This letter was sent to the EU delegation by the Moroccan government on March 26 and predicted significant losses in tourism, automobile, and textile industries in 2020. It highlights how the EU accounts for more than 58% of Moroccan exports, 59% of foreign direct investments (FDI), and 70% of Morocco’s tourism industry. While Morocco has not yet experienced the full effects of the virus on its economy, the expected decrease from European markets will soon be felt domestically.
The Minister of Employment and Professional Integration, Mohamed Amekraz, has stated that a total of 113,000 companies have halted work operations since March 15. The Minister also said that more than 700,000 employees have been unable to work or have been laid off as a result, though the government set the deadline to file for unemployment to Friday, April 3.
The International Air Transport Association (IATA) also predicts that the pandemic will drastically decrease air traffic, with a projected total loss of around $728 million and more than 225,000 jobs. Following the general ban on passenger vehicle traffic on March 24, road and rail transport can expect similar levels of devastation.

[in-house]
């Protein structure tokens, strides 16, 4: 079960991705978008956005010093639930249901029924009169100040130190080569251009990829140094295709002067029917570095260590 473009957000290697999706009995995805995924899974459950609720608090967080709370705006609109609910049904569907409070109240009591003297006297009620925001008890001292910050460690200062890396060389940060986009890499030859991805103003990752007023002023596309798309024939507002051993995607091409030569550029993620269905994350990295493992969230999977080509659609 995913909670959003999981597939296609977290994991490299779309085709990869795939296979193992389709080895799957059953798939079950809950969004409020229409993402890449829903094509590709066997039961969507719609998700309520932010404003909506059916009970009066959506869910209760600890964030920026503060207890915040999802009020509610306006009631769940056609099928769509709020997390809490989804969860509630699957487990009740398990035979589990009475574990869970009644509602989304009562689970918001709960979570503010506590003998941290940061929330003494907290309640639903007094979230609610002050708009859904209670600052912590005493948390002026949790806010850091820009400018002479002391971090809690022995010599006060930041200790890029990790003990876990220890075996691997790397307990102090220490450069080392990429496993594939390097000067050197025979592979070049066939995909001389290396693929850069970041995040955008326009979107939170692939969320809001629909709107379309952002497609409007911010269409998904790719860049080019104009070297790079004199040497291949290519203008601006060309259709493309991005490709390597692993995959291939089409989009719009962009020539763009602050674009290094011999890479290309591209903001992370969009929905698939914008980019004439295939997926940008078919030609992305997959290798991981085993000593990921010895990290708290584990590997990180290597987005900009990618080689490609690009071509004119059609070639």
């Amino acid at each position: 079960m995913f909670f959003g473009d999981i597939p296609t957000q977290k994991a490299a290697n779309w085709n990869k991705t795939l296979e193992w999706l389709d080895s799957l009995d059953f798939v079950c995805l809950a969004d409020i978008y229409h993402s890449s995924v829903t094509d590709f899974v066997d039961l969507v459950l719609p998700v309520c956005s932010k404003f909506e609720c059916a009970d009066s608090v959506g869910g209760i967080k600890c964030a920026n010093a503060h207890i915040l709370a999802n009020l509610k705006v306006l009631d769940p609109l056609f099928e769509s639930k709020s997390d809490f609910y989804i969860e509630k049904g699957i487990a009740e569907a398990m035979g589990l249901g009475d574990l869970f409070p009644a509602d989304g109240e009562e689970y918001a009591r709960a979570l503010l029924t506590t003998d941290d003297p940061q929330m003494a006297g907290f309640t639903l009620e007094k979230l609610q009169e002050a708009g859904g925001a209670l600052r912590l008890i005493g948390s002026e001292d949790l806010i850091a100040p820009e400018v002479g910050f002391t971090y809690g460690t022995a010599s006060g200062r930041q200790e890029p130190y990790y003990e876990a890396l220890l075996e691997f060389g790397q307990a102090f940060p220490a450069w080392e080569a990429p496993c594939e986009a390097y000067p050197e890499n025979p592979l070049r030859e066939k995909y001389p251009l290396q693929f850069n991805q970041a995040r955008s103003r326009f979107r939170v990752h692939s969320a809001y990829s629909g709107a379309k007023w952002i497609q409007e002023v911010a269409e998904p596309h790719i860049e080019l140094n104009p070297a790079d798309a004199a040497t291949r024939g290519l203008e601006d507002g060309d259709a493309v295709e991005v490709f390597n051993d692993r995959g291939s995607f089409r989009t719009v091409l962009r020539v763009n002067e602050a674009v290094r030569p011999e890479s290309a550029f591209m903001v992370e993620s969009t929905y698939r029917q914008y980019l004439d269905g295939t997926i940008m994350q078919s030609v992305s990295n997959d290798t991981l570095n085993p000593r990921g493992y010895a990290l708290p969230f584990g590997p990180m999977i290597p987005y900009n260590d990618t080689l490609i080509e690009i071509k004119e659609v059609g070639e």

Another economic side effect of COVID-19 is the drastic reduction of funds from the Moroccan diaspora, which many families rely upon. Morocco’s diaspora plays a significant role in their homeland’s economy; around 69% of Moroccans residing abroad (MRE) transfer around a quarter of their annual income back home.
The tourism industry is projected to be the hardest hit sector of the economy. The National Tourism Confederation (CNT) estimates the projected losses for 2020 to be approximately $34.1 billion in overall tourism revenue and $14 billion from the hotel industry alone. CNT predicts a 98% drop in tourists visiting the country, which will put 500,000 jobs and 8,500 businesses at risk.
But reports from the Economic Intelligence Committee (CVE) indicate that the number of employees who have since filed for benefits far exceeds the amount the agency can realistically provide for. The CVE has forecasted a target population of about 430,000 employees for a total amount of compensation estimated at 4 billion MAD through March 15, 2020 to the end of June 2020. Morocco has also temporarily prevented hiring in the public sector, except in security and health sectors, as a more extreme measure in tackling the coronavirus crisis.
This stark reality places Morocco in a position similar to many in the region—both the public health and economic impacts of this pandemic are likely to be far reaching and unlikely to provide a quick recovery. Even so, the public and the government so far appear to be doing what they can to flatten the curve of coronavirus and prepare for the subsequent challenges ahead.